Singapore, 10 March 2017… The Government has continued to review conditions in the residential property market. It has determined that the current set of property market measures remain necessary to promote a sustainable residential property market and financial prudence among households. However, we will make calibrated adjustments to the Seller’s Stamp Duty (SSD) and Total Debt Servicing Ratio (TDSR) framework, with effect from 11 March 2017.
Additional Buyer’s Stamp Duties (ABSD) and Loan to Value (LTV) Limits
2. Transaction volumes in the private residential property market remain healthy. There is firm demand for private housing, in part because of current low interest rates and continued income growth. While the growth in outstanding housing loans has moderated, it is prudent for households to further build up their financial buffers to protect against future interest rate increases or any losses in income. The Government is therefore retaining the current ABSD rates and LTV limits.
Seller’s Stamp Duties (SSD)
3. The SSD is currently payable by those who sell a residential property within 4 years of purchase, at rates of between 4% and 16% of the property’s value1. The number of property sales within the 4-year window has fallen significantly over the years since this measure was introduced. The Government will therefore revise the SSD as follows:
a) Impose SSD on holding periods of up to 3 years, down from the current 4 years; and
b) Lower the SSD rate by four percentage points for each tier. The new SSD rates will range from 4% (for properties sold in the third year) to 12% (for those sold within the first year).
4. The new SSD rates will apply to all residential property purchased on and after 11 March 2017. Details of the revised SSD rates are in the Annex.
Total Debt Servicing Ratio (TDSR)
5. The TDSR framework aims to encourage prudent borrowing by households and strengthen credit underwriting standards by financial institutions. Under this framework, property loans extended by a financial institution should not exceed a TDSR threshold of 60%.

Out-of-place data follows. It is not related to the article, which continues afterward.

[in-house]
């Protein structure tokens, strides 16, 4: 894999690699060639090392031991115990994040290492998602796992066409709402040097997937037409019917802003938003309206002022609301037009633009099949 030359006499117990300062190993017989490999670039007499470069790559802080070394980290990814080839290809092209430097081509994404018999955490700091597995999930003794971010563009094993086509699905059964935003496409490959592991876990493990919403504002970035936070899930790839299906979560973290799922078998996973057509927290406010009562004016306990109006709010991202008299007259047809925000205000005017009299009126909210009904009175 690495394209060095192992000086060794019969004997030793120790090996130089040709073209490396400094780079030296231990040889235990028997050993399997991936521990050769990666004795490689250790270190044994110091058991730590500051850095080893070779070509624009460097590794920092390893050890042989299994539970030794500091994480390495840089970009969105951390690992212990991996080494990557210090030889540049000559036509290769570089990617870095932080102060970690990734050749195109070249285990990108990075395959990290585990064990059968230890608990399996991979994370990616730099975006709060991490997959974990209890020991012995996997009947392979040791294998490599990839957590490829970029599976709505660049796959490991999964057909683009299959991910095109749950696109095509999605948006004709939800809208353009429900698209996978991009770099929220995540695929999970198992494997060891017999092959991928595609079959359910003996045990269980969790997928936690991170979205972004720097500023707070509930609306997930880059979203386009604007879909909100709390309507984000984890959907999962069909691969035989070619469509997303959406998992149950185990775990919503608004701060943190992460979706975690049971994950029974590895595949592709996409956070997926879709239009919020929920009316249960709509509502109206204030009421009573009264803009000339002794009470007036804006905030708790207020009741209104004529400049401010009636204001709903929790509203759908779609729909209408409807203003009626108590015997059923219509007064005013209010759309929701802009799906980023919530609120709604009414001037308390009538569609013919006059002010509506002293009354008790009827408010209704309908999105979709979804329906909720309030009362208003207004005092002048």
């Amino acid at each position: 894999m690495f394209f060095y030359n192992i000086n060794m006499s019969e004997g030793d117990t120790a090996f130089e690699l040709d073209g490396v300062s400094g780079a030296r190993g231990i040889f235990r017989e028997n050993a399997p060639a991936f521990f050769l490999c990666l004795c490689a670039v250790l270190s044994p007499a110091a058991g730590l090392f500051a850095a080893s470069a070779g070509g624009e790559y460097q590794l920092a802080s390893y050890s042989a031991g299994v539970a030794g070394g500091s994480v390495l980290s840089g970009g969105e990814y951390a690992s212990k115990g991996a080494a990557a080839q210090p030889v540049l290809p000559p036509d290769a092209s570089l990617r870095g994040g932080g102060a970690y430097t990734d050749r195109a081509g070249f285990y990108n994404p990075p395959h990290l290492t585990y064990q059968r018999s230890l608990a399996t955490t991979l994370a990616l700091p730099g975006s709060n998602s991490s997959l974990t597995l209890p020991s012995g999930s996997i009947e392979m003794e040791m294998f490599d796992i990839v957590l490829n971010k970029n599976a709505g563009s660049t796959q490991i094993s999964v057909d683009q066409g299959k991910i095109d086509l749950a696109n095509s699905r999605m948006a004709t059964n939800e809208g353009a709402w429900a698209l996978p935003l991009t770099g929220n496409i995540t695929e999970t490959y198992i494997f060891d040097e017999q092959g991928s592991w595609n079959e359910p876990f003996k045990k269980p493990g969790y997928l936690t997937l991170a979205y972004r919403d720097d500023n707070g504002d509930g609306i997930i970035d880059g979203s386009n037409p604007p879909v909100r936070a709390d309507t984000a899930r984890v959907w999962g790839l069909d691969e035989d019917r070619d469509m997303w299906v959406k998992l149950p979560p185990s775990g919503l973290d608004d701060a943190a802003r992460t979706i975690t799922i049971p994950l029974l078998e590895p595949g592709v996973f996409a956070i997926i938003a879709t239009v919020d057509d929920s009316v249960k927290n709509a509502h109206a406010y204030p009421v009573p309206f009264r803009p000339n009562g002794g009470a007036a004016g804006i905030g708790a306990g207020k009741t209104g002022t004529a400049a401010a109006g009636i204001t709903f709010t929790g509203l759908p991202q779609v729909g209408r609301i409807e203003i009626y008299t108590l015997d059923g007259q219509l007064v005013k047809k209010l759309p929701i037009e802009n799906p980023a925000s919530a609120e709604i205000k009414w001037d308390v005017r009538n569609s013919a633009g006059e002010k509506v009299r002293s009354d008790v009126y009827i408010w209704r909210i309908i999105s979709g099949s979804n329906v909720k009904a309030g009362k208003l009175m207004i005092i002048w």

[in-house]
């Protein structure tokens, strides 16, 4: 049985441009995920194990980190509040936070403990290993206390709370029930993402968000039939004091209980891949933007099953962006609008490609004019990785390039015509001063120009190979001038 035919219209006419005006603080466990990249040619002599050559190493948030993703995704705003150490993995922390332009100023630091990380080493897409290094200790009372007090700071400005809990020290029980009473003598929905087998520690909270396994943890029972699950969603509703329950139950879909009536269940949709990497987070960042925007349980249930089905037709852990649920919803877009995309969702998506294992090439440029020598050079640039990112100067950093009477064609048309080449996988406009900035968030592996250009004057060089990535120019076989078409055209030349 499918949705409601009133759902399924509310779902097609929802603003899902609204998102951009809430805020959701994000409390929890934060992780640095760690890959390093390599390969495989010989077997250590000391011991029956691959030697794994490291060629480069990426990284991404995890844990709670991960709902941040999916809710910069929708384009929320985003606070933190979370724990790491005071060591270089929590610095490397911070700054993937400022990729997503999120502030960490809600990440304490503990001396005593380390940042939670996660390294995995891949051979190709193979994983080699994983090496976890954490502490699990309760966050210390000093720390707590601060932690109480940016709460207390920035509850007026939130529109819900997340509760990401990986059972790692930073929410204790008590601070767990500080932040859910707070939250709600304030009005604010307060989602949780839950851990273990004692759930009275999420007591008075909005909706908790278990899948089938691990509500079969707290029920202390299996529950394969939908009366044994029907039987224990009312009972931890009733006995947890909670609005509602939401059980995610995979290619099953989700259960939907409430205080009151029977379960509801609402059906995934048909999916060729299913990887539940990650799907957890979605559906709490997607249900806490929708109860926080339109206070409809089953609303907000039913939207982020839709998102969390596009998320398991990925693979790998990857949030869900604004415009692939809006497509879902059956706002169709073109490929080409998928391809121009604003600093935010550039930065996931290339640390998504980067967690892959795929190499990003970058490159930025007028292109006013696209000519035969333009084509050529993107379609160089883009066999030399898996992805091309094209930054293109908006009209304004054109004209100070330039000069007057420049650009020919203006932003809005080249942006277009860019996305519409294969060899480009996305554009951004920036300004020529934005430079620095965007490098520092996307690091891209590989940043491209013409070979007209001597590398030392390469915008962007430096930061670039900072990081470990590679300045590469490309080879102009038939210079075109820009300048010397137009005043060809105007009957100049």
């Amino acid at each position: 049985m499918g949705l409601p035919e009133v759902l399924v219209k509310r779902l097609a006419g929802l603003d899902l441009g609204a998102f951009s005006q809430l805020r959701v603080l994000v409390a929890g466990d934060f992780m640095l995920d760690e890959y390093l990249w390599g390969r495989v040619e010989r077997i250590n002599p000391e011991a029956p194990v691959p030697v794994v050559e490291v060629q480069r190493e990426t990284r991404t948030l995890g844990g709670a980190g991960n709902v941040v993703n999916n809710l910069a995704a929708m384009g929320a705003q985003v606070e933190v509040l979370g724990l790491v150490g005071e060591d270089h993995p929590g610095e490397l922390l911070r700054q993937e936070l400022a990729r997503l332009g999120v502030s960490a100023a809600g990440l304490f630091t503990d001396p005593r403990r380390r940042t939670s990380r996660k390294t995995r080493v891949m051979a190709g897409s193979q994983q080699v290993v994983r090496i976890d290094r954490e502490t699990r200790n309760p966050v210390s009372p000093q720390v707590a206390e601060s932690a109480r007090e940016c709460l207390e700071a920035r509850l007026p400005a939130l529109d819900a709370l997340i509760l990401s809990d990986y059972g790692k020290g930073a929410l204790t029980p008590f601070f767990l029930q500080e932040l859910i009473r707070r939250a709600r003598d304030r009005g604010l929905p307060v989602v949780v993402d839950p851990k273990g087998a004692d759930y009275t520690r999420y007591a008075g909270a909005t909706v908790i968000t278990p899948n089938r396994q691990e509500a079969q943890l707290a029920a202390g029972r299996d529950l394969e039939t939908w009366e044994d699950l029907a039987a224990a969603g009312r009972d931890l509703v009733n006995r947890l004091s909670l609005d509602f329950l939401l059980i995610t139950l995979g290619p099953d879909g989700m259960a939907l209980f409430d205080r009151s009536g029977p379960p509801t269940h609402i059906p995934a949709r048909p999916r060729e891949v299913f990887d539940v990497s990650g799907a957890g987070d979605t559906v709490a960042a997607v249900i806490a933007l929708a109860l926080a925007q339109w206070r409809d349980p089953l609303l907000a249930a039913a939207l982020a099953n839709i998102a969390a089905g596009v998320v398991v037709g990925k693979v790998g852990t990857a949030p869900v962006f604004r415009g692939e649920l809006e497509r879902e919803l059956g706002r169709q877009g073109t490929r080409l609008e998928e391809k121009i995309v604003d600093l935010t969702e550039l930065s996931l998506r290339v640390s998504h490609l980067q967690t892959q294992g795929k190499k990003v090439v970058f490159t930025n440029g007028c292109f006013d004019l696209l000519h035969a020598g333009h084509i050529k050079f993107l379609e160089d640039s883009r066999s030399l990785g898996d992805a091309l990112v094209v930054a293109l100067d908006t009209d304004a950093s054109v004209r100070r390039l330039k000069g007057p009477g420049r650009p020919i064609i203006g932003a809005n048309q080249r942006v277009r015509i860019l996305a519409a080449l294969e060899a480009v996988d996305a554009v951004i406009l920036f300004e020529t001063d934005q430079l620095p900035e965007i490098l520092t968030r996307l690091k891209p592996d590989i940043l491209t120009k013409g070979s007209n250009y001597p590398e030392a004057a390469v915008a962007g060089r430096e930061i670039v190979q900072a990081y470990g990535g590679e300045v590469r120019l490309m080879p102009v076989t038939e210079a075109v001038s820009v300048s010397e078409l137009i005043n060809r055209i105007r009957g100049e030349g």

6. However, some borrowers have given feedback that the TDSR framework has limited their flexibility to monetise their properties in their retirement years, i.e. to borrow against the value of their properties to obtain additional cash. MAS will therefore relax the rules to meet such needs. We will no longer apply the TDSR framework to mortgage equity withdrawal loans with LTV ratios of 50% and below.
Stamp Duties on Transfer of Equity Interest in Entities whose Primary Tangible Assets Are Residential Properties in Singapore
7. The 2nd Minister for Finance will be introducing legislative changes in Parliament today aimed at treating transactions in residential properties on the same basis irrespective of whether the properties are transacted directly or through a transfer of equity interest in an entity holding residential properties. The intent is not to impact the ordinary buying and selling of shares in such entities by retail investors, where the entities are listed on the Singapore Stock Exchange. However, significant owners of residential property-holding entities or PHEs2 will be subject to the usual stamp duties when they transfer equity interest in such entities, similar to what would happen if they were to buy or sell the properties directly.
8. The Stamp Duties (Amendment) Bill will be tabled in Parliament today to give effect to this policy intent. Further details of this measure are in the Bill.
1 Refers to the property’s selling price or market value.
2 An entity is defined as a Property Holding Entity (PHE) under two possible circumstances.
a) The first category of entities holds residential properties directly. To establish if such an entity is a PHE, a significant asset test will be applied. An entity can be a PHE if 50% or more of its total tangible assets is residential properties in Singapore. We will call this a Type 1 PHE.
b) There is also a second category of entities that have indirect holdings of residential property through Type 1 PHEs in which it has at least 50% equity interest. For such an entity, it will be considered as a PHE if it meets two criteria:
i. First, it beneficially owns at least 50% equity interest in a Type 1 PHE, and
ii. Second, it meets the significant asset test as mentioned above – in other words, the total value of the residential property it owns indirectly through Type 1 PHEs in which it owns at least 50% equity interest as well as the value of the property which it may own directly comprises 50% or more of its total tangible assets. Its total tangible assets comprise the total tangible assets it owns directly, as well as through entities (whether PHEs or not) in which it owns at least 50% equity interest.